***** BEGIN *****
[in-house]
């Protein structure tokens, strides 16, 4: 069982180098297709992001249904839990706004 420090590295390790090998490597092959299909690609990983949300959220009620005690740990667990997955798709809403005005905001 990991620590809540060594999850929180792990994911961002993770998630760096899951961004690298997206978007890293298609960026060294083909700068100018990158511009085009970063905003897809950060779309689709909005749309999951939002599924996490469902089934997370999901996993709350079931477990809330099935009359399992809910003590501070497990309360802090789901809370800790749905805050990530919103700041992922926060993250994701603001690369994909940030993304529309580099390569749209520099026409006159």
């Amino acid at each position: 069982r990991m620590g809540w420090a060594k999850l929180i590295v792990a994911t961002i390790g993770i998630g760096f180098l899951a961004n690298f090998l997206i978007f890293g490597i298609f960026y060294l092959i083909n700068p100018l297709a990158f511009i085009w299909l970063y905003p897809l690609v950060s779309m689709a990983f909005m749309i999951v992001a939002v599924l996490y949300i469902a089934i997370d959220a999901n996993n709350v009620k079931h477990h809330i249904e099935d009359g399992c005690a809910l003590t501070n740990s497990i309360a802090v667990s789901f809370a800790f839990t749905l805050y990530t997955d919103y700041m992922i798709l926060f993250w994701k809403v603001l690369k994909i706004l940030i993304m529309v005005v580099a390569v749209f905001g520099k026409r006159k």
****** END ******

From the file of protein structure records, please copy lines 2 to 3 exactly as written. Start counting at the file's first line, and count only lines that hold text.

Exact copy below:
């Protein structure tokens, strides 16, 4: 069982180098297709992001249904839990706004 420090590295390790090998490597092959299909690609990983949300959220009620005690740990667990997955798709809403005005905001 990991620590809540060594999850929180792990994911961002993770998630760096899951961004690298997206978007890293298609960026060294083909700068100018990158511009085009970063905003897809950060779309689709909005749309999951939002599924996490469902089934997370999901996993709350079931477990809330099935009359399992809910003590501070497990309360802090789901809370800790749905805050990530919103700041992922926060993250994701603001690369994909940030993304529309580099390569749209520099026409006159």
């Amino acid at each position: 069982r990991m620590g809540w420090a060594k999850l929180i590295v792990a994911t961002i390790g993770i998630g760096f180098l899951a961004n690298f090998l997206i978007f890293g490597i298609f960026y060294l092959i083909n700068p100018l297709a990158f511009i085009w299909l970063y905003p897809l690609v950060s779309m689709a990983f909005m749309i999951v992001a939002v599924l996490y949300i469902a089934i997370d959220a999901n996993n709350v009620k079931h477990h809330i249904e099935d009359g399992c005690a809910l003590t501070n740990s497990i309360a802090v667990s789901f809370a800790f839990t749905l805050y990530t997955d919103y700041m992922i798709l926060f993250w994701k809403v603001l690369k994909i706004l940030i993304m529309v005005v580099a390569v749209f905001g520099k026409r006159k």